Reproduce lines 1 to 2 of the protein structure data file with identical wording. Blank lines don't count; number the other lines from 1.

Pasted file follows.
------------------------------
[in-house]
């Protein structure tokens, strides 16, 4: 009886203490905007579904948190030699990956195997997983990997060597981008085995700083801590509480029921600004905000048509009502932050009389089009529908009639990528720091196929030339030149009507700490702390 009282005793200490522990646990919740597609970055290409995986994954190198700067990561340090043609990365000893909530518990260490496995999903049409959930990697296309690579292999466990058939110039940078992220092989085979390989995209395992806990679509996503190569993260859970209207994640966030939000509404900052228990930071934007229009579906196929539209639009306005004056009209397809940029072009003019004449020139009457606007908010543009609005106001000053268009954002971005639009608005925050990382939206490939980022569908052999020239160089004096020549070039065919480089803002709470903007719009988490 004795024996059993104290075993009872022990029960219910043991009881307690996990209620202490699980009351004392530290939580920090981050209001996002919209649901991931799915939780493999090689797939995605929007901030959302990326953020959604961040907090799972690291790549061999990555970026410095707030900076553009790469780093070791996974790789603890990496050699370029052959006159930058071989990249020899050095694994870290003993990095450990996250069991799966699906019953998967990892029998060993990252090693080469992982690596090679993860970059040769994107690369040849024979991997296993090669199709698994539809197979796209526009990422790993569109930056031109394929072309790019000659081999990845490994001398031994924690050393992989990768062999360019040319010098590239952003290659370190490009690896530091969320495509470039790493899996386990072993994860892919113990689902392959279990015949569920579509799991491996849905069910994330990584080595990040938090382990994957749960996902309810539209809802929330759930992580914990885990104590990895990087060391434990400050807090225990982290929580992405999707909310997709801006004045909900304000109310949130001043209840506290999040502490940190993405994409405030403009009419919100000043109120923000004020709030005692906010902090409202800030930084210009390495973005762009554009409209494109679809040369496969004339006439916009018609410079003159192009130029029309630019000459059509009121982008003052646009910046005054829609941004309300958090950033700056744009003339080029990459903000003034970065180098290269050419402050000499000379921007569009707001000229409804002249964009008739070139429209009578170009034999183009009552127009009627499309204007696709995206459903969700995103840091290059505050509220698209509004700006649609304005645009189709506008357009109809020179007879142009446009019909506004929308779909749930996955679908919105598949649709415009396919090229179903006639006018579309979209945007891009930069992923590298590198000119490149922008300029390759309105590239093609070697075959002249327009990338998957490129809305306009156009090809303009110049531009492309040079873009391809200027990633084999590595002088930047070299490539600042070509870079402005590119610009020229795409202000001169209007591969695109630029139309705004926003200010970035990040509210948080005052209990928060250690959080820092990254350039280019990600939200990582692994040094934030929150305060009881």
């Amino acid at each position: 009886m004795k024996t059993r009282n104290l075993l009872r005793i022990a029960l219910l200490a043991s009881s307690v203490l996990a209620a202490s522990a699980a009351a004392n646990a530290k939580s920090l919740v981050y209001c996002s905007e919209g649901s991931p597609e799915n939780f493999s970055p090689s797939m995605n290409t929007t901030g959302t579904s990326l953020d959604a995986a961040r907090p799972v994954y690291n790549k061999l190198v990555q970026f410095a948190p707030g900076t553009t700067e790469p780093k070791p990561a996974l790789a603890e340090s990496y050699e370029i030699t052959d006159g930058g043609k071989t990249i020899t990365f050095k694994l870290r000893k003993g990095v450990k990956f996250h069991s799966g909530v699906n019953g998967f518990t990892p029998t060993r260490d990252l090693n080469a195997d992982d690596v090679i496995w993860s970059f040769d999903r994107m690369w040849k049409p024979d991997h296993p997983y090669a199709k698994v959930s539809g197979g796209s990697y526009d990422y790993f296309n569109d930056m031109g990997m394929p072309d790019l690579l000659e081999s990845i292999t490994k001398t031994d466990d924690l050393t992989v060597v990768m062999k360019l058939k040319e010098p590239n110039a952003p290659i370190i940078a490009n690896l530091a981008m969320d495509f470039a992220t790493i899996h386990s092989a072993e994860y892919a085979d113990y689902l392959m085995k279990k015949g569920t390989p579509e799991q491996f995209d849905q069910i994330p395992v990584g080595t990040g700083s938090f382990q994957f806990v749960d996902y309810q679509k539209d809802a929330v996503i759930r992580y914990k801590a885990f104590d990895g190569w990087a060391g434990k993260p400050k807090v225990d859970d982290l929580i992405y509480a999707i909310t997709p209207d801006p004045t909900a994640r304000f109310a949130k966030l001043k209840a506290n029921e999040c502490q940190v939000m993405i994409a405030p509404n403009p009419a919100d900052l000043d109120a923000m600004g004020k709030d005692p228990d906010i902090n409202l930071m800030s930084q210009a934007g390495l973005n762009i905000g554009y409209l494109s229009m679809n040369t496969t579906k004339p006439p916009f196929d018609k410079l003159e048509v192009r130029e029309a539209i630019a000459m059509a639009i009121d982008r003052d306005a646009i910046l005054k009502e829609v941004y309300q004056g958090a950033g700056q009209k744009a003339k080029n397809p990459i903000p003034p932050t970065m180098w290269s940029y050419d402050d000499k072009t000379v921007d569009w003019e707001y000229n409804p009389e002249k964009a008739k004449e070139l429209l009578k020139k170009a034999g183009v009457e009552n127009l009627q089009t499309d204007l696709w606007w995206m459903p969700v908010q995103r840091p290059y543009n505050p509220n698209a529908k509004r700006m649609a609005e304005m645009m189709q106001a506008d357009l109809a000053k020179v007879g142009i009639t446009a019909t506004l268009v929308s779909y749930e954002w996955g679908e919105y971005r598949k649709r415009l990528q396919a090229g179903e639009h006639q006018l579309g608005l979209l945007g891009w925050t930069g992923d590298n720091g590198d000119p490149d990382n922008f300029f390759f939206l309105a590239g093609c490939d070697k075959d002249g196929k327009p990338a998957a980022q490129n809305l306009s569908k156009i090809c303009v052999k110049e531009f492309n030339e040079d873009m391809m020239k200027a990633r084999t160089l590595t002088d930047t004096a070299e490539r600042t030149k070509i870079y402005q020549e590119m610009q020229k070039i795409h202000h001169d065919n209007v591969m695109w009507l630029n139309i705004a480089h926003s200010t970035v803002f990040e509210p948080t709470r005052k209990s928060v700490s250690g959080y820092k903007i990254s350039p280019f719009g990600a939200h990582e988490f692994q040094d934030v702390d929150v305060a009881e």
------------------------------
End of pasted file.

[in-house]
């Protein structure tokens, strides 16, 4: 009886203490905007579904948190030699990956195997997983990997060597981008085995700083801590509480029921600004905000048509009502932050009389089009529908009639990528720091196929030339030149009507700490702390 009282005793200490522990646990919740597609970055290409995986994954190198700067990561340090043609990365000893909530518990260490496995999903049409959930990697296309690579292999466990058939110039940078992220092989085979390989995209395992806990679509996503190569993260859970209207994640966030939000509404900052228990930071934007229009579906196929539209639009306005004056009209397809940029072009003019004449020139009457606007908010543009609005106001000053268009954002971005639009608005925050990382939206490939980022569908052999020239160089004096020549070039065919480089803002709470903007719009988490 004795024996059993104290075993009872022990029960219910043991009881307690996990209620202490699980009351004392530290939580920090981050209001996002919209649901991931799915939780493999090689797939995605929007901030959302990326953020959604961040907090799972690291790549061999990555970026410095707030900076553009790469780093070791996974790789603890990496050699370029052959006159930058071989990249020899050095694994870290003993990095450990996250069991799966699906019953998967990892029998060993990252090693080469992982690596090679993860970059040769994107690369040849024979991997296993090669199709698994539809197979796209526009990422790993569109930056031109394929072309790019000659081999990845490994001398031994924690050393992989990768062999360019040319010098590239952003290659370190490009690896530091969320495509470039790493899996386990072993994860892919113990689902392959279990015949569920579509799991491996849905069910994330990584080595990040938090382990994957749960996902309810539209809802929330759930992580914990885990104590990895990087060391434990400050807090225990982290929580992405999707909310997709801006004045909900304000109310949130001043209840506290999040502490940190993405994409405030403009009419919100000043109120923000004020709030005692906010902090409202800030930084210009390495973005762009554009409209494109679809040369496969004339006439916009018609410079003159192009130029029309630019000459059509009121982008003052646009910046005054829609941004309300958090950033700056744009003339080029990459903000003034970065180098290269050419402050000499000379921007569009707001000229409804002249964009008739070139429209009578170009034999183009009552127009009627499309204007696709995206459903969700995103840091290059505050509220698209509004700006649609304005645009189709506008357009109809020179007879142009446009019909506004929308779909749930996955679908919105598949649709415009396919090229179903006639006018579309979209945007891009930069992923590298590198000119490149922008300029390759309105590239093609070697075959002249327009990338998957490129809305306009156009090809303009110049531009492309040079873009391809200027990633084999590595002088930047070299490539600042070509870079402005590119610009020229795409202000001169209007591969695109630029139309705004926003200010970035990040509210948080005052209990928060250690959080820092990254350039280019990600939200990582692994040094934030929150305060009881």